Over the past decade, Wood & Co has made a habit of going where other investment banks fear to tread.
After the financial crisis prompted a mass pullback from emerging Europe by international players, the firm – originally founded in Prague in 1991 – stepped in to fill the gap. As well as snapping up clients and staff from departing and downsizing banks, it expanded its coverage to include Russia and Turkey.
It has also taken the lead in opening up markets closer to home.
“At one point a couple of years ago, we found that we were one of only two investment banks systematically looking at Romania,” says Jaroslaw Derylo, head of investment banking for emerging and frontier markets. “Everyone else had left.”
As a result, the firm was able to gain a near-stranglehold on Bucharest’s burgeoning equity market.
“We were joking that the anti-monopoly office should take a look at us because we were doing pretty much all the ECM deals with an international component,” says Derylo.
More recently, Wood & Co’s focus has again shifted east. Despite the turmoil in the Turkish market over the last two years, Derylo says the firm is devoting a lot of attention to the country.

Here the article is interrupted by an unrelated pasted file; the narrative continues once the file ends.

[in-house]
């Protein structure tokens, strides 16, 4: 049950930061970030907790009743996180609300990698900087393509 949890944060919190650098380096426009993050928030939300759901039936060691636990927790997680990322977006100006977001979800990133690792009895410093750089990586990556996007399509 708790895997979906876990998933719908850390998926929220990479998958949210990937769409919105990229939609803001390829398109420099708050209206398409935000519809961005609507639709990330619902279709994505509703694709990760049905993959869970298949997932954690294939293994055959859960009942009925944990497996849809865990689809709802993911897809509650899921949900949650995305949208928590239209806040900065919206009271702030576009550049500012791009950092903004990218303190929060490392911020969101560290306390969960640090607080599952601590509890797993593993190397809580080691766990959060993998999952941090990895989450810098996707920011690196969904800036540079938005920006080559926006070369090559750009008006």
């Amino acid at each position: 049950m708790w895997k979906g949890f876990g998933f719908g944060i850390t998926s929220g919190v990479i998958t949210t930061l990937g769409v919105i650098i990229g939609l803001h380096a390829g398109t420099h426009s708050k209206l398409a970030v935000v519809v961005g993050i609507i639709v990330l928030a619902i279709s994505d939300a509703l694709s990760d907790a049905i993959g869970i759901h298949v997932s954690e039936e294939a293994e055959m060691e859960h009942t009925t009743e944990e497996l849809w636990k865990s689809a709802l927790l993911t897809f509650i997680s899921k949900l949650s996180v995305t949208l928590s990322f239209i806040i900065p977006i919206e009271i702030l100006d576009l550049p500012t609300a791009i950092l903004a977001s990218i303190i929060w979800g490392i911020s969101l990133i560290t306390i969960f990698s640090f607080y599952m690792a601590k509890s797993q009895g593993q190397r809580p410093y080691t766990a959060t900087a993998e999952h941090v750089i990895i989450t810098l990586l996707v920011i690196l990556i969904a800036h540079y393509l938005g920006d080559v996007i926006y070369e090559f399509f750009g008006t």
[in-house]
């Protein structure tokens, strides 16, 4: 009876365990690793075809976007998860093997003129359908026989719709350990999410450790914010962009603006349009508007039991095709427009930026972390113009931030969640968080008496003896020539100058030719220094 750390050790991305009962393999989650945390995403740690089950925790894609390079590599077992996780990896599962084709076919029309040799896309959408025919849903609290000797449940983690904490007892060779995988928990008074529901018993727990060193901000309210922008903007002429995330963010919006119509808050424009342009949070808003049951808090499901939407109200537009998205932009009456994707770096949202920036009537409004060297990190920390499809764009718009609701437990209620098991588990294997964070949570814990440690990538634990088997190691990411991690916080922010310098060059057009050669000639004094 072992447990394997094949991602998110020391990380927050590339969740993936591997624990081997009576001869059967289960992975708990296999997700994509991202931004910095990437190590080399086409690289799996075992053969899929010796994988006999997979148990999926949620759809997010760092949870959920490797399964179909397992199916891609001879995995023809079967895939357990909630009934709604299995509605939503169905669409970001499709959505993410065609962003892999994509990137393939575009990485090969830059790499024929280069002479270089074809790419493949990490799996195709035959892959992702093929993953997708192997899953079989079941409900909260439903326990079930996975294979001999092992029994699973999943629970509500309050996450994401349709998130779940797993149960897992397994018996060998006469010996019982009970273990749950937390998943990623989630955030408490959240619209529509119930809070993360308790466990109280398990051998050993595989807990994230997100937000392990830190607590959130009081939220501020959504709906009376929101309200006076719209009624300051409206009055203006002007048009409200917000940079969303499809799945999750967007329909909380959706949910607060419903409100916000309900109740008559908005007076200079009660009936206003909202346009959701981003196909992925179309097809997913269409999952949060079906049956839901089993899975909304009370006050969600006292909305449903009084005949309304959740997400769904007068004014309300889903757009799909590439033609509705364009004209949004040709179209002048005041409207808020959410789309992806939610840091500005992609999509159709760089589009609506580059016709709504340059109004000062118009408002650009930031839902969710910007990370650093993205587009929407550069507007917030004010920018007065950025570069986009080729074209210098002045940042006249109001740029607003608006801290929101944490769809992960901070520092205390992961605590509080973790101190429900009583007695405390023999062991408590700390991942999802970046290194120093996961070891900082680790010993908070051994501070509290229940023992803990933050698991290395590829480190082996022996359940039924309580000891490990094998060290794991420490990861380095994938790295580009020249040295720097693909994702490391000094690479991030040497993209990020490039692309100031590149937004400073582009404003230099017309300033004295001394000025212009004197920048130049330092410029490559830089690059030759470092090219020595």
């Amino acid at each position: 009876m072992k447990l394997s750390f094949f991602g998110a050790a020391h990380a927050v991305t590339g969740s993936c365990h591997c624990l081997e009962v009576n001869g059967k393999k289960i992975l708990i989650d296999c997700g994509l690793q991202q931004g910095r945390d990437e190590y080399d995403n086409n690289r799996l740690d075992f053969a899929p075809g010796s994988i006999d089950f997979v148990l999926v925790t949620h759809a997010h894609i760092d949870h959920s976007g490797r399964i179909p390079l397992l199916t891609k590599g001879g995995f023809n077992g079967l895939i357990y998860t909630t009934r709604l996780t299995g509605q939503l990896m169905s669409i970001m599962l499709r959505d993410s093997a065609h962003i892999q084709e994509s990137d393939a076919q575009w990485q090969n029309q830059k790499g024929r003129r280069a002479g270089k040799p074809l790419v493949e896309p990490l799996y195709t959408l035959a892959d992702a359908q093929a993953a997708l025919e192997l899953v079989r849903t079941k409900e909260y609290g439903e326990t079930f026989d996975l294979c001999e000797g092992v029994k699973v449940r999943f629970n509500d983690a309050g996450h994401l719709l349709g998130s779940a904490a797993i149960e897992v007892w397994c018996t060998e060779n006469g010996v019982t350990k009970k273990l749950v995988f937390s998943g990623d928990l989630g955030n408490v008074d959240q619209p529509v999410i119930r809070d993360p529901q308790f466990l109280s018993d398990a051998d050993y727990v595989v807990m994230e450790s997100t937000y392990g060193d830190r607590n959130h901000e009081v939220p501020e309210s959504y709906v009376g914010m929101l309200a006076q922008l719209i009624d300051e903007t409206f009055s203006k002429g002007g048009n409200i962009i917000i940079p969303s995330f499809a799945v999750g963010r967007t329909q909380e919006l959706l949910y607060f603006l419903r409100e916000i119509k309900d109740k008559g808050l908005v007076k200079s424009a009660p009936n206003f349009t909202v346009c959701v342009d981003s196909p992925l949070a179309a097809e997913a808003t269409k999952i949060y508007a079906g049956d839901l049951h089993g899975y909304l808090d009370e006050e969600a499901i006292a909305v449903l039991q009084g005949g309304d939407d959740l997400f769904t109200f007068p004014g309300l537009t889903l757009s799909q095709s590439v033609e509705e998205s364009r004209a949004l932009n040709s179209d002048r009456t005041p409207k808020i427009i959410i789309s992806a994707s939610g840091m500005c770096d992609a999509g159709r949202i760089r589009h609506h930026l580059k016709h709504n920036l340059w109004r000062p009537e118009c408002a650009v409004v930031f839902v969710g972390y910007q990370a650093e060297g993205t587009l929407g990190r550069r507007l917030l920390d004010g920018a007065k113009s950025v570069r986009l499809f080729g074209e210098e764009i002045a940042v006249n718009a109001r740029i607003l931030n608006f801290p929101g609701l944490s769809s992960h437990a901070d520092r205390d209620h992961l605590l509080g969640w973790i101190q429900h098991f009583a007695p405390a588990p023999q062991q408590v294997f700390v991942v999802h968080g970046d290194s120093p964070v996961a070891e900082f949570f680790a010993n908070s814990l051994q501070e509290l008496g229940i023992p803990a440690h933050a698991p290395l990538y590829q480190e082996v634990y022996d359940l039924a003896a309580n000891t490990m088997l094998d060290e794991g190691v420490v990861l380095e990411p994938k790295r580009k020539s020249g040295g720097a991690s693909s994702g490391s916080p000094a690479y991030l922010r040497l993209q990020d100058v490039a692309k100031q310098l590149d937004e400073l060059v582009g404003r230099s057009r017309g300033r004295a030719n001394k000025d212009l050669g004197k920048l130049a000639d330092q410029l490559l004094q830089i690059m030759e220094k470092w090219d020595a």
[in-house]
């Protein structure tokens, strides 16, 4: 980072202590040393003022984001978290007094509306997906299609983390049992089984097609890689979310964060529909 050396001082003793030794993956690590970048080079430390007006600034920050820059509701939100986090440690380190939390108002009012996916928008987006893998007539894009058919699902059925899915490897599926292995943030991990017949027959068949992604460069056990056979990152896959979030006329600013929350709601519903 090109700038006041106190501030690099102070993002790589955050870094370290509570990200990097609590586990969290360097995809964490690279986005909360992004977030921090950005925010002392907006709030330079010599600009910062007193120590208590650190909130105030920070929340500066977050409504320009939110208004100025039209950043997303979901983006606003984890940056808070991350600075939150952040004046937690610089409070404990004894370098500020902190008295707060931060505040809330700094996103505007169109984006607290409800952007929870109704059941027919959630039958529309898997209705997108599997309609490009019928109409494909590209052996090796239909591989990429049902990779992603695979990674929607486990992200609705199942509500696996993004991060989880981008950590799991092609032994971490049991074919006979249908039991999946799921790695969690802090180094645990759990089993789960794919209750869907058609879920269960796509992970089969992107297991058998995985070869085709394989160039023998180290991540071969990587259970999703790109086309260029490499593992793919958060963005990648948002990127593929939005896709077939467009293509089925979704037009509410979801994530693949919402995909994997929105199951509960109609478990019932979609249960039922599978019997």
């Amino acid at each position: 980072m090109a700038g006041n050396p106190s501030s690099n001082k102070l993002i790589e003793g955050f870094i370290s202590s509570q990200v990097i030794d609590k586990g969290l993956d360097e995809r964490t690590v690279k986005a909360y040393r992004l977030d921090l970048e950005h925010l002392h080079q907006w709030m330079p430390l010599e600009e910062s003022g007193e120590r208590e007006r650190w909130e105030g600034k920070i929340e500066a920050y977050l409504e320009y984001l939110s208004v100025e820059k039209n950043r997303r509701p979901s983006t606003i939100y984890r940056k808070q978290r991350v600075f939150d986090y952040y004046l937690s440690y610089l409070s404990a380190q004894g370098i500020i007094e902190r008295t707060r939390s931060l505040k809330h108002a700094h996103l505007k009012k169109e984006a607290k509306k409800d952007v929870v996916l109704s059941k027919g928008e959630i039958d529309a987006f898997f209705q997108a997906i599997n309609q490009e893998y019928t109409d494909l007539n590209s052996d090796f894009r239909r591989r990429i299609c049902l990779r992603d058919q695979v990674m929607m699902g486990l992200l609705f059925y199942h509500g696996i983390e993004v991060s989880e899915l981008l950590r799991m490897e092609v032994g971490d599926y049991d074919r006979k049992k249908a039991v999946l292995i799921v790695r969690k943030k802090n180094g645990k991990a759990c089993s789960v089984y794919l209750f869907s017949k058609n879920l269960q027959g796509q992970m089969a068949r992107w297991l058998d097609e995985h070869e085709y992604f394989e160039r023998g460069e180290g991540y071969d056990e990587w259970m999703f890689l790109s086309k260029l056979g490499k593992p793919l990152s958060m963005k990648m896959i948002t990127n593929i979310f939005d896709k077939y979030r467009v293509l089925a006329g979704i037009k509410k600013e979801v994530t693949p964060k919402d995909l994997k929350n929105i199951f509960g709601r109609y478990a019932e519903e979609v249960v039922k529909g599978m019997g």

“In terms of international presence, a giant vacuum has been created in Turkey,” he says. “Given the size of the market, it’s too good an opportunity not to cultivate while keeping our fingers crossed that transactability will come back.”
He notes that, for fund managers focused on central and eastern Europe, Turkey will remain a key market.
“The vast majority of them have a mandate first and foremost for Poland, sanctioned Russia and Turkey,” he says. “That means they can’t afford to turn their backs on Turkey.”
Another market that is attracting increasing attention from CEE-focused investors is Kazakhstan, where the government last year kicked off a long-awaited privatization programme with the IPO of Kazatomprom.
In March, Wood & Co became a member of the Astana Stock Exchange – which has confirmed that it will not change its name following the rebranding of Kazakhstan’s capital as Nur-Sultan – and is hoping to leverage this to win mandates on some of the upcoming IPOs.
Again, Derylo says the move was driven by client demand.
“Our emerging Europe investors were asking for exposure to deals from the region because they also have a mandate for frontier markets of the post-Soviet space,” he says. “For this reason, we are also closely following developments in Uzbekistan.”